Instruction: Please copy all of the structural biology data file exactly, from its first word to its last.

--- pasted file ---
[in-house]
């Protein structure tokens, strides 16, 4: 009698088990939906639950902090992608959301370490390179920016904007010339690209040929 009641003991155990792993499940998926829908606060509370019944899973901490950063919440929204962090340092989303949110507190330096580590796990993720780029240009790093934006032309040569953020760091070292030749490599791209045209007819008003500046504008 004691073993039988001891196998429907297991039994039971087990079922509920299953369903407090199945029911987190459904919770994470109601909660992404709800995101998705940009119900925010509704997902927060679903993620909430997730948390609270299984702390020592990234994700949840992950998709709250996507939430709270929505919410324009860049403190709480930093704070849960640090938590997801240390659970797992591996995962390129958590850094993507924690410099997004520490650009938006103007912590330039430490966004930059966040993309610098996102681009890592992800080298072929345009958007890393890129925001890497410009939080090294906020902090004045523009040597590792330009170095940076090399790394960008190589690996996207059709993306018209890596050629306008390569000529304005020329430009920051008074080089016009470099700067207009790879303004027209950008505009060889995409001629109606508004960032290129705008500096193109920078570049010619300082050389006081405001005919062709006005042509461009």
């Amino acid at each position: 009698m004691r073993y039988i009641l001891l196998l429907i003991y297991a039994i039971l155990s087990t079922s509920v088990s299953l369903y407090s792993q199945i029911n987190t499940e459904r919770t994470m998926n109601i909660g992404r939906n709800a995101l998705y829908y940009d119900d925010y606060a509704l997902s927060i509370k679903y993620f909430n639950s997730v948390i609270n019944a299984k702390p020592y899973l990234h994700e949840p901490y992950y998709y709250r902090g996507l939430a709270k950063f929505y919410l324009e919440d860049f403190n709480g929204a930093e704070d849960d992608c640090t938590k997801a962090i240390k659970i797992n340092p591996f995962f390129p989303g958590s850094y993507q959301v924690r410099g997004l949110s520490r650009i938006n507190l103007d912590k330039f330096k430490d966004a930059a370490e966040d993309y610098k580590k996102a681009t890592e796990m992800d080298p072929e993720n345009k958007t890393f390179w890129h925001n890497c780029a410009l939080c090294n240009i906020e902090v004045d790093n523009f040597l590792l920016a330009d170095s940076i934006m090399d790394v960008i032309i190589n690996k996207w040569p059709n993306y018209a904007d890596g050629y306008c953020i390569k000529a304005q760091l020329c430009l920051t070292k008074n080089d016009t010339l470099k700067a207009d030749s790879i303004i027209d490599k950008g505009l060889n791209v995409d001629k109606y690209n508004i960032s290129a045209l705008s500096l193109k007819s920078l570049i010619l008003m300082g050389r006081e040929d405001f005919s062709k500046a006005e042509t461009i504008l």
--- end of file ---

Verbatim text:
[in-house]
């Protein structure tokens, strides 16, 4: 009698088990939906639950902090992608959301370490390179920016904007010339690209040929 009641003991155990792993499940998926829908606060509370019944899973901490950063919440929204962090340092989303949110507190330096580590796990993720780029240009790093934006032309040569953020760091070292030749490599791209045209007819008003500046504008 004691073993039988001891196998429907297991039994039971087990079922509920299953369903407090199945029911987190459904919770994470109601909660992404709800995101998705940009119900925010509704997902927060679903993620909430997730948390609270299984702390020592990234994700949840992950998709709250996507939430709270929505919410324009860049403190709480930093704070849960640090938590997801240390659970797992591996995962390129958590850094993507924690410099997004520490650009938006103007912590330039430490966004930059966040993309610098996102681009890592992800080298072929345009958007890393890129925001890497410009939080090294906020902090004045523009040597590792330009170095940076090399790394960008190589690996996207059709993306018209890596050629306008390569000529304005020329430009920051008074080089016009470099700067207009790879303004027209950008505009060889995409001629109606508004960032290129705008500096193109920078570049010619300082050389006081405001005919062709006005042509461009």
């Amino acid at each position: 009698m004691r073993y039988i009641l001891l196998l429907i003991y297991a039994i039971l155990s087990t079922s509920v088990s299953l369903y407090s792993q199945i029911n987190t499940e459904r919770t994470m998926n109601i909660g992404r939906n709800a995101l998705y829908y940009d119900d925010y606060a509704l997902s927060i509370k679903y993620f909430n639950s997730v948390i609270n019944a299984k702390p020592y899973l990234h994700e949840p901490y992950y998709y709250r902090g996507l939430a709270k950063f929505y919410l324009e919440d860049f403190n709480g929204a930093e704070d849960d992608c640090t938590k997801a962090i240390k659970i797992n340092p591996f995962f390129p989303g958590s850094y993507q959301v924690r410099g997004l949110s520490r650009i938006n507190l103007d912590k330039f330096k430490d966004a930059a370490e966040d993309y610098k580590k996102a681009t890592e796990m992800d080298p072929e993720n345009k958007t890393f390179w890129h925001n890497c780029a410009l939080c090294n240009i906020e902090v004045d790093n523009f040597l590792l920016a330009d170095s940076i934006m090399d790394v960008i032309i190589n690996k996207w040569p059709n993306y018209a904007d890596g050629y306008c953020i390569k000529a304005q760091l020329c430009l920051t070292k008074n080089d016009t010339l470099k700067a207009d030749s790879i303004i027209d490599k950008g505009l060889n791209v995409d001629k109606y690209n508004i960032s290129a045209l705008s500096l193109k007819s920078l570049i010619l008003m300082g050389r006081e040929d405001f005919s062709k500046a006005e042509t461009i504008l």